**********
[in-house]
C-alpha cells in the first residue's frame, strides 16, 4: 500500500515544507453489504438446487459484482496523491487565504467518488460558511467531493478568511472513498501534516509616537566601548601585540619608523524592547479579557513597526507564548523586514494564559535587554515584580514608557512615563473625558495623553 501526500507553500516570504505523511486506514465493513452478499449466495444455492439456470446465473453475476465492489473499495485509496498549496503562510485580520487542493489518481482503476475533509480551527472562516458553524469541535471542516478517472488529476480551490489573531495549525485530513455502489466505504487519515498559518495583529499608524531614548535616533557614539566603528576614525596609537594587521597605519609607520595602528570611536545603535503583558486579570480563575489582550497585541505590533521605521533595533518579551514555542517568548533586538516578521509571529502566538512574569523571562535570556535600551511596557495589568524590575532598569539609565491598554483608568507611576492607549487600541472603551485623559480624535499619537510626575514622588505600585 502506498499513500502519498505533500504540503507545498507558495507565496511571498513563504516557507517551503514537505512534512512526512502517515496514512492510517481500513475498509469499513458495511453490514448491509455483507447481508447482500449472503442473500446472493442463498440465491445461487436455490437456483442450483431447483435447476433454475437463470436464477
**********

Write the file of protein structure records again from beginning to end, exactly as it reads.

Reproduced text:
[in-house]
C-alpha cells in the first residue's frame, strides 16, 4: 500500500515544507453489504438446487459484482496523491487565504467518488460558511467531493478568511472513498501534516509616537566601548601585540619608523524592547479579557513597526507564548523586514494564559535587554515584580514608557512615563473625558495623553 501526500507553500516570504505523511486506514465493513452478499449466495444455492439456470446465473453475476465492489473499495485509496498549496503562510485580520487542493489518481482503476475533509480551527472562516458553524469541535471542516478517472488529476480551490489573531495549525485530513455502489466505504487519515498559518495583529499608524531614548535616533557614539566603528576614525596609537594587521597605519609607520595602528570611536545603535503583558486579570480563575489582550497585541505590533521605521533595533518579551514555542517568548533586538516578521509571529502566538512574569523571562535570556535600551511596557495589568524590575532598569539609565491598554483608568507611576492607549487600541472603551485623559480624535499619537510626575514622588505600585 502506498499513500502519498505533500504540503507545498507558495507565496511571498513563504516557507517551503514537505512534512512526512502517515496514512492510517481500513475498509469499513458495511453490514448491509455483507447481508447482500449472503442473500446472493442463498440465491445461487436455490437456483442450483431447483435447476433454475437463470436464477